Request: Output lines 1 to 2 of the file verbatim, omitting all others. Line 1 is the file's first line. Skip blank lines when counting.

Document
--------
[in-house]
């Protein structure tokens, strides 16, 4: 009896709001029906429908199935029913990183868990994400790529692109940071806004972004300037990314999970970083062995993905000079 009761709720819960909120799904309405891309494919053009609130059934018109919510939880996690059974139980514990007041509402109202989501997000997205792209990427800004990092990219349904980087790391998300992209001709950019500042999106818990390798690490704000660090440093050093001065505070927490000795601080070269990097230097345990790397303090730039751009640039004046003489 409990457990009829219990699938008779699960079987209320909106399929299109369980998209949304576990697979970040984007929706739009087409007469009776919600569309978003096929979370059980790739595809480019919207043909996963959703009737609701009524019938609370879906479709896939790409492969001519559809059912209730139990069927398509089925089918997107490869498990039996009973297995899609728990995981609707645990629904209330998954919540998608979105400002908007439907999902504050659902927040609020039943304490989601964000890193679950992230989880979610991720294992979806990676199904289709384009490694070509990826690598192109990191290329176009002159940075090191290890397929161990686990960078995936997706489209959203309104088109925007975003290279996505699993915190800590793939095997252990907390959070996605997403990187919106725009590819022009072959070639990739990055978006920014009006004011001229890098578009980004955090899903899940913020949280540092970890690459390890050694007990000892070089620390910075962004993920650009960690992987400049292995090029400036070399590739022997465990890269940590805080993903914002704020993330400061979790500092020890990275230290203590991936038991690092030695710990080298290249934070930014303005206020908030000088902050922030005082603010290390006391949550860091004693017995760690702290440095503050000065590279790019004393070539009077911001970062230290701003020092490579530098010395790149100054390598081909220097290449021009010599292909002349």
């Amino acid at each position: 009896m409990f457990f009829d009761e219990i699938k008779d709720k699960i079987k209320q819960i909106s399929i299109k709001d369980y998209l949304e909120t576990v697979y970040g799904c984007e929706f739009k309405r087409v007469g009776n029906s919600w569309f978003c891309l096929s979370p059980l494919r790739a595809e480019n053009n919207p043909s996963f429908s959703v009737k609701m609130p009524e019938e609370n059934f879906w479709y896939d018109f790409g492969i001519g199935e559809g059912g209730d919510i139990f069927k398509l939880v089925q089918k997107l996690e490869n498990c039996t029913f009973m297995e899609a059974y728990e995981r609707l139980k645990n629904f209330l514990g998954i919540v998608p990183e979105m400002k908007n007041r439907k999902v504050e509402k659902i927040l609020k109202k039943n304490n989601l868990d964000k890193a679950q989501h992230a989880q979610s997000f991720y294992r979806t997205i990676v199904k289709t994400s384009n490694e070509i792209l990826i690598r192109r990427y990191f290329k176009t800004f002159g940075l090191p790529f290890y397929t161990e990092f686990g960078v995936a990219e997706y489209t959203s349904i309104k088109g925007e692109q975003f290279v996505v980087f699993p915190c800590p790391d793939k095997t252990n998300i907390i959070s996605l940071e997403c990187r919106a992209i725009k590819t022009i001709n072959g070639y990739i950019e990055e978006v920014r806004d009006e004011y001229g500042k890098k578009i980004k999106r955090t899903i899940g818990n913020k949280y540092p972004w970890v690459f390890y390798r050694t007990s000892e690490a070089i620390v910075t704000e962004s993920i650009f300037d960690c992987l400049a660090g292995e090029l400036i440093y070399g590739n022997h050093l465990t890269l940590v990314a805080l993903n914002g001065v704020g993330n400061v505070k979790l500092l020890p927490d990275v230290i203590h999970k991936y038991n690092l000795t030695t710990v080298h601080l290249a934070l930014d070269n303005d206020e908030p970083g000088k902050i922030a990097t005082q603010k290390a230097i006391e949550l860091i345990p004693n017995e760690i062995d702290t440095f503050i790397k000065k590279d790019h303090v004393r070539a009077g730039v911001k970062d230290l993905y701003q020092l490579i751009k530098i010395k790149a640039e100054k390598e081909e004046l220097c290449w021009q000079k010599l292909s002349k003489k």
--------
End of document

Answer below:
[in-house]
């Protein structure tokens, strides 16, 4: 009896709001029906429908199935029913990183868990994400790529692109940071806004972004300037990314999970970083062995993905000079 009761709720819960909120799904309405891309494919053009609130059934018109919510939880996690059974139980514990007041509402109202989501997000997205792209990427800004990092990219349904980087790391998300992209001709950019500042999106818990390798690490704000660090440093050093001065505070927490000795601080070269990097230097345990790397303090730039751009640039004046003489 409990457990009829219990699938008779699960079987209320909106399929299109369980998209949304576990697979970040984007929706739009087409007469009776919600569309978003096929979370059980790739595809480019919207043909996963959703009737609701009524019938609370879906479709896939790409492969001519559809059912209730139990069927398509089925089918997107490869498990039996009973297995899609728990995981609707645990629904209330998954919540998608979105400002908007439907999902504050659902927040609020039943304490989601964000890193679950992230989880979610991720294992979806990676199904289709384009490694070509990826690598192109990191290329176009002159940075090191290890397929161990686990960078995936997706489209959203309104088109925007975003290279996505699993915190800590793939095997252990907390959070996605997403990187919106725009590819022009072959070639990739990055978006920014009006004011001229890098578009980004955090899903899940913020949280540092970890690459390890050694007990000892070089620390910075962004993920650009960690992987400049292995090029400036070399590739022997465990890269940590805080993903914002704020993330400061979790500092020890990275230290203590991936038991690092030695710990080298290249934070930014303005206020908030000088902050922030005082603010290390006391949550860091004693017995760690702290440095503050000065590279790019004393070539009077911001970062230290701003020092490579530098010395790149100054390598081909220097290449021009010599292909002349």